The “fifth fuel” is nothing like French film director Luc Besson’s stylish 1997 cult sci-fi movie The Fifth Element, starring Bruce Willis.
Instead, the fifth fuel delivers negawatts — the megawatt of electricity not consumed. What is this mysterious substance? In the humble pursuit of energy efficiency worldwide, consumers and governments are bizarrely ignoring it.
The first four fuels are coal, hydrocarbons (oil and gas), nuclear and renewables. Each of these has its problems. In the current twin crises of energy insecurity and climate change, efficiency is the only option that combines being affordable, non-polluting, reliable, available everywhere, quick to market and socially acceptable.
India and China struggle with shortages of coal and electricity that force shutdowns of industry and air conditioning.
Even Japan, the developed countries’ most energy-frugal member, narrowly avoided power shortages during the country's heatwave last month.
High energy prices drive much of worldwide inflation and feed into the costs of making many other materials, including those required for renewable systems, batteries and electric vehicles. Using energy more wisely is the only way to alleviate these problems significantly over the next year or two.
Of course, all government policies and analysts’ forecasts pay lip service to improving energy efficiency.
For instance, the International Energy Agency’s scenario for reaching net-zero carbon emissions by 2050 has an annual 4 per cent reduction in energy intensity — the amount of energy required to produce one unit of gross domestic product. The EU’s proposed energy efficiency directive would cut energy use 1.5 per cent each year up to 2030.
But the actions of most governments, companies and individuals show they do not take efficiency seriously.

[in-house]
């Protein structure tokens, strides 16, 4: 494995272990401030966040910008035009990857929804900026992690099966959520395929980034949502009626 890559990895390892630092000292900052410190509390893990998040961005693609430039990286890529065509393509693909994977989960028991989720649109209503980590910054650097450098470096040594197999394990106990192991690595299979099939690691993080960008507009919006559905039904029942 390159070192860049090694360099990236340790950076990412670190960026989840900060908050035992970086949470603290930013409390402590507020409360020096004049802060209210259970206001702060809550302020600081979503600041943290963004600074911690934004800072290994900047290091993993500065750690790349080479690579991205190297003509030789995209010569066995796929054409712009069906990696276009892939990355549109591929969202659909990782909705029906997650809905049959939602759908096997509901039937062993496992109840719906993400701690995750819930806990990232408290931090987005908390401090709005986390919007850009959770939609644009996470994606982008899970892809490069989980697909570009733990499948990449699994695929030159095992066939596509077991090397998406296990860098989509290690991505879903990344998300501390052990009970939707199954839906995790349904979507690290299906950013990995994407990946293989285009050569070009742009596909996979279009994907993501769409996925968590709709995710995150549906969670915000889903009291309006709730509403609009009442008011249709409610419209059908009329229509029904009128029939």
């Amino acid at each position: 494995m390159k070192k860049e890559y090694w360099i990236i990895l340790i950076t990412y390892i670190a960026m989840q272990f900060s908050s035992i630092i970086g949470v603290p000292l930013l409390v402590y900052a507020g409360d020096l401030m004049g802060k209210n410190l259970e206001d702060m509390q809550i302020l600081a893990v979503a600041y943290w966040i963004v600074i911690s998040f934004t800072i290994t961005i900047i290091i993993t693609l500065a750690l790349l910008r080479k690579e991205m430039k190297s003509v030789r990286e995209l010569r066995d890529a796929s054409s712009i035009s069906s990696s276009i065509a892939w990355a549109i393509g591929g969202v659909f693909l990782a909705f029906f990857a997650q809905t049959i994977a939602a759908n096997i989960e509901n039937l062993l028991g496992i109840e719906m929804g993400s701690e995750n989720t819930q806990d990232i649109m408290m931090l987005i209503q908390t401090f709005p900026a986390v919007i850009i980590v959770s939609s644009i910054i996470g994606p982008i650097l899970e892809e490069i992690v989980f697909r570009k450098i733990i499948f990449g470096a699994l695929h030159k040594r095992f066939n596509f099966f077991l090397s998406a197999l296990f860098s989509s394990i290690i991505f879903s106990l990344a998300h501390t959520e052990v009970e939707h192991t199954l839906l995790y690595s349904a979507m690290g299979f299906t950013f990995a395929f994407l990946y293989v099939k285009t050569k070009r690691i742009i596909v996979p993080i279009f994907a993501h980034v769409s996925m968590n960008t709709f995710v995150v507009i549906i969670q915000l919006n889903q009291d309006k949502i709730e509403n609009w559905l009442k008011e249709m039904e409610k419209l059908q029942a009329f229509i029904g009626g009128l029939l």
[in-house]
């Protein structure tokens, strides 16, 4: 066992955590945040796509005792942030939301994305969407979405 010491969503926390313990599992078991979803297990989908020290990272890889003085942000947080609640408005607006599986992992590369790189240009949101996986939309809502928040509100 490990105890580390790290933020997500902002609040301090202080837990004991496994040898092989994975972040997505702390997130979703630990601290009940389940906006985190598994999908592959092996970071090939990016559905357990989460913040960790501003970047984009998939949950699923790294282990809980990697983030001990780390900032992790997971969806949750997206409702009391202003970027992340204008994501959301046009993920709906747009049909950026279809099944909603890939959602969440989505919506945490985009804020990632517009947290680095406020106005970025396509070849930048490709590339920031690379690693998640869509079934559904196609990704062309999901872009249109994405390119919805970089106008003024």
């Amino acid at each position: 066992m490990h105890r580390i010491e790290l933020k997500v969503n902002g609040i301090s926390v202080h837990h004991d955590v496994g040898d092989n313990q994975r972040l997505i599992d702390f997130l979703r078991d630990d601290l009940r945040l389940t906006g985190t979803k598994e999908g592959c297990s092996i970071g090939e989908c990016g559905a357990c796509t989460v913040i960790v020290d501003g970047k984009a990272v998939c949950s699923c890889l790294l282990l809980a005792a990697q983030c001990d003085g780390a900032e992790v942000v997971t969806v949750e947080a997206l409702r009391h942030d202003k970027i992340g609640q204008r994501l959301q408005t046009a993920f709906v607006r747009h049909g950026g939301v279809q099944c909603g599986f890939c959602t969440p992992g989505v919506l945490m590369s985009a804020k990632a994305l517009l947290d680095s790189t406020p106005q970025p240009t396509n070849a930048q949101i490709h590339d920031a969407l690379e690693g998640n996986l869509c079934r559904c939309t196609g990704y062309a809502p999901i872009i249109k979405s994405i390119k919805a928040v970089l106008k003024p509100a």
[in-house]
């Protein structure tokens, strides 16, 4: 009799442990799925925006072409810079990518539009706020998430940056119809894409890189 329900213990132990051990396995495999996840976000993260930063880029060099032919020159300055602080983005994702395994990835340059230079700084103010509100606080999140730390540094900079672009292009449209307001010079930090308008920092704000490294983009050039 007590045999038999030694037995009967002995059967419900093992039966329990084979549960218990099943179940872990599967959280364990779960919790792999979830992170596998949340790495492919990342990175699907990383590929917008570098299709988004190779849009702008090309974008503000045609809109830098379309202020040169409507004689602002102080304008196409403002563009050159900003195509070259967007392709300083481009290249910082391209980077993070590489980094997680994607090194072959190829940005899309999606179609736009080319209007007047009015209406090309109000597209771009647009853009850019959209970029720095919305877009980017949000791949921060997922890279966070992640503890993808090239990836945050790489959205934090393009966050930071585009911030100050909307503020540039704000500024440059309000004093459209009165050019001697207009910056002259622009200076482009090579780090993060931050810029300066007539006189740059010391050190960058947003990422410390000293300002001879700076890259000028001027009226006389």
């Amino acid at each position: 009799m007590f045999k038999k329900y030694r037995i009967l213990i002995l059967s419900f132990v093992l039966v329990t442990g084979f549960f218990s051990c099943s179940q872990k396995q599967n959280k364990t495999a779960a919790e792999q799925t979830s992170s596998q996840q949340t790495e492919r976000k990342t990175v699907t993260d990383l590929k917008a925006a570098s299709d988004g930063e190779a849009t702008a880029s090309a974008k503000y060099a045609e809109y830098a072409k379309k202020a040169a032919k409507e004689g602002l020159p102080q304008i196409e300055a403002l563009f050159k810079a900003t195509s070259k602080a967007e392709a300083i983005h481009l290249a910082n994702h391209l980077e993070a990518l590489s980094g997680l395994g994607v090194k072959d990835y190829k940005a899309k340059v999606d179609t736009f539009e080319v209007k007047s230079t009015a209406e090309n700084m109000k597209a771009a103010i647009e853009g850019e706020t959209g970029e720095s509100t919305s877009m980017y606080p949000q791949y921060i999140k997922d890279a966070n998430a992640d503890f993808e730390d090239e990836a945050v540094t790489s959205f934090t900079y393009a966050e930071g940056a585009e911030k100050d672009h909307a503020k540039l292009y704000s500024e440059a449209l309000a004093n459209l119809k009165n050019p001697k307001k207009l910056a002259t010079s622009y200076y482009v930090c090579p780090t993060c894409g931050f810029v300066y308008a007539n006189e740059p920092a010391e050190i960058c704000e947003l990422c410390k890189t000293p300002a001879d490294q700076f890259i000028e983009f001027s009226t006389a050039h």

First, the more aggressive projections required for net-zero carbon look like fantasy — requiring the global energy economy to change more radically than anything seen historically.
In the past 55 years, the best ever annual improvement in intensity was less than 3 per cent. The yearly average since the oil crises of the 1970s was 1.07 per cent.
Even more remarkably, the amount of electricity to create a unit of GDP has not budged in the last 36 years.
The tremendous growth of megawatts of inherently less profligate renewables and electric vehicles will help to cut primary energy use, but it is not being matched by more intelligent use of electricity to save negawatts.
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And even if achieved, such dramatic improvements would drive down prices, undoing the incentives for further gains in efficiency, unless offset by high taxes or other stringent measures. Such factors make it unfeasible to quadruple efficiency gains every year over three decades.
Second, exceptionally expensive energy should drive efficiency on its own. But governments are doing their best to shelter consumers from price signals.
The US administration has floated the idea of a temporary holiday on petrol taxes, France and Germany are offering consumers handouts and Italy will spend nearly €40 billion ($41.7bn) subsidising energy bills.